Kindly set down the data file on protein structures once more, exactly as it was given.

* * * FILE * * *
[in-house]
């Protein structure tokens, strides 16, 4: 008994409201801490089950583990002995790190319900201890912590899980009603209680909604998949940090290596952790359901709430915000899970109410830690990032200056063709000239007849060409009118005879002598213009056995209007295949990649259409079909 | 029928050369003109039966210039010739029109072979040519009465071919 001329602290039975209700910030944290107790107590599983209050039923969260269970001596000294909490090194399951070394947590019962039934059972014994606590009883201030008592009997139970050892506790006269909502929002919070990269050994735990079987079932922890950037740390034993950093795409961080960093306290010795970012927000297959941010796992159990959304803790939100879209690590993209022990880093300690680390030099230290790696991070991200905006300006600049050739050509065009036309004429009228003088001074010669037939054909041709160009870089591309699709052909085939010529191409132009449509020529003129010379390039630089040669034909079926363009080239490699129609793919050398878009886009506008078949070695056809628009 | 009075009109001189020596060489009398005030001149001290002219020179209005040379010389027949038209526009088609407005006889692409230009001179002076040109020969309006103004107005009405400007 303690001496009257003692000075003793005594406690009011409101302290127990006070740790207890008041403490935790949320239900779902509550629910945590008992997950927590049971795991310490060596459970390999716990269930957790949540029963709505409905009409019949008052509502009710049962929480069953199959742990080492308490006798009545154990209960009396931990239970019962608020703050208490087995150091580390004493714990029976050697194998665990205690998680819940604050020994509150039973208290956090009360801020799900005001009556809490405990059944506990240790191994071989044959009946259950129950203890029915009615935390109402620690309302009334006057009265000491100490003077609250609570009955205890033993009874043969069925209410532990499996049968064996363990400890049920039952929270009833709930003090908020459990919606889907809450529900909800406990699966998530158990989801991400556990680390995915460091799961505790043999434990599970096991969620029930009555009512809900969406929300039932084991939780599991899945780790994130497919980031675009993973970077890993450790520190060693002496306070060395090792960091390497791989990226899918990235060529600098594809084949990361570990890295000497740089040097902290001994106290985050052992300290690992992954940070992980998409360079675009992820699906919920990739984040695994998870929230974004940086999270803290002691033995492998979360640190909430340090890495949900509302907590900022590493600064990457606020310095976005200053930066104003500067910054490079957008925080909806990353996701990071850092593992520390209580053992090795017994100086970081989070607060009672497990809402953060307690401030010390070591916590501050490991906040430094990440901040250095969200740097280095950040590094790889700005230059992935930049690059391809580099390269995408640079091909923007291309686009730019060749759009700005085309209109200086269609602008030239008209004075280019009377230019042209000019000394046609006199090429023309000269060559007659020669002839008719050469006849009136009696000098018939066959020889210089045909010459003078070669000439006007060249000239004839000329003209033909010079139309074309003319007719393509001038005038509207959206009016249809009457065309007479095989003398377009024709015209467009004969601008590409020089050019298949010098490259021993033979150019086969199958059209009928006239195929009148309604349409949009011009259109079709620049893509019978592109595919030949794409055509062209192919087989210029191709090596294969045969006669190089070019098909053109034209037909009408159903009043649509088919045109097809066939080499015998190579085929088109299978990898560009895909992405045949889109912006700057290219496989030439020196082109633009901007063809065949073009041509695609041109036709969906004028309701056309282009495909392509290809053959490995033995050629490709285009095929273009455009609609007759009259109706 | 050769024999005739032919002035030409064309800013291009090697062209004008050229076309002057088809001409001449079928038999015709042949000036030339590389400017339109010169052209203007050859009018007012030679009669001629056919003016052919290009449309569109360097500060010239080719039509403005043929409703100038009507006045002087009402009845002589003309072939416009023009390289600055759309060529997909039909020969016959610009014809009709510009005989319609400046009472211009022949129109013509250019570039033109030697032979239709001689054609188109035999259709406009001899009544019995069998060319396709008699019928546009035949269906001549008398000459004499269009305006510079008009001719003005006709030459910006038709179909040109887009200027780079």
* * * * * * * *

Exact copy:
[in-house]
């Protein structure tokens, strides 16, 4: 008994409201801490089950583990002995790190319900201890912590899980009603209680909604998949940090290596952790359901709430915000899970109410830690990032200056063709000239007849060409009118005879002598213009056995209007295949990649259409079909 | 029928050369003109039966210039010739029109072979040519009465071919 001329602290039975209700910030944290107790107590599983209050039923969260269970001596000294909490090194399951070394947590019962039934059972014994606590009883201030008592009997139970050892506790006269909502929002919070990269050994735990079987079932922890950037740390034993950093795409961080960093306290010795970012927000297959941010796992159990959304803790939100879209690590993209022990880093300690680390030099230290790696991070991200905006300006600049050739050509065009036309004429009228003088001074010669037939054909041709160009870089591309699709052909085939010529191409132009449509020529003129010379390039630089040669034909079926363009080239490699129609793919050398878009886009506008078949070695056809628009 | 009075009109001189020596060489009398005030001149001290002219020179209005040379010389027949038209526009088609407005006889692409230009001179002076040109020969309006103004107005009405400007 303690001496009257003692000075003793005594406690009011409101302290127990006070740790207890008041403490935790949320239900779902509550629910945590008992997950927590049971795991310490060596459970390999716990269930957790949540029963709505409905009409019949008052509502009710049962929480069953199959742990080492308490006798009545154990209960009396931990239970019962608020703050208490087995150091580390004493714990029976050697194998665990205690998680819940604050020994509150039973208290956090009360801020799900005001009556809490405990059944506990240790191994071989044959009946259950129950203890029915009615935390109402620690309302009334006057009265000491100490003077609250609570009955205890033993009874043969069925209410532990499996049968064996363990400890049920039952929270009833709930003090908020459990919606889907809450529900909800406990699966998530158990989801991400556990680390995915460091799961505790043999434990599970096991969620029930009555009512809900969406929300039932084991939780599991899945780790994130497919980031675009993973970077890993450790520190060693002496306070060395090792960091390497791989990226899918990235060529600098594809084949990361570990890295000497740089040097902290001994106290985050052992300290690992992954940070992980998409360079675009992820699906919920990739984040695994998870929230974004940086999270803290002691033995492998979360640190909430340090890495949900509302907590900022590493600064990457606020310095976005200053930066104003500067910054490079957008925080909806990353996701990071850092593992520390209580053992090795017994100086970081989070607060009672497990809402953060307690401030010390070591916590501050490991906040430094990440901040250095969200740097280095950040590094790889700005230059992935930049690059391809580099390269995408640079091909923007291309686009730019060749759009700005085309209109200086269609602008030239008209004075280019009377230019042209000019000394046609006199090429023309000269060559007659020669002839008719050469006849009136009696000098018939066959020889210089045909010459003078070669000439006007060249000239004839000329003209033909010079139309074309003319007719393509001038005038509207959206009016249809009457065309007479095989003398377009024709015209467009004969601008590409020089050019298949010098490259021993033979150019086969199958059209009928006239195929009148309604349409949009011009259109079709620049893509019978592109595919030949794409055509062209192919087989210029191709090596294969045969006669190089070019098909053109034209037909009408159903009043649509088919045109097809066939080499015998190579085929088109299978990898560009895909992405045949889109912006700057290219496989030439020196082109633009901007063809065949073009041509695609041109036709969906004028309701056309282009495909392509290809053959490995033995050629490709285009095929273009455009609609007759009259109706 | 050769024999005739032919002035030409064309800013291009090697062209004008050229076309002057088809001409001449079928038999015709042949000036030339590389400017339109010169052209203007050859009018007012030679009669001629056919003016052919290009449309569109360097500060010239080719039509403005043929409703100038009507006045002087009402009845002589003309072939416009023009390289600055759309060529997909039909020969016959610009014809009709510009005989319609400046009472211009022949129109013509250019570039033109030697032979239709001689054609188109035999259709406009001899009544019995069998060319396709008699019928546009035949269906001549008398000459004499269009305006510079008009001719003005006709030459910006038709179909040109887009200027780079």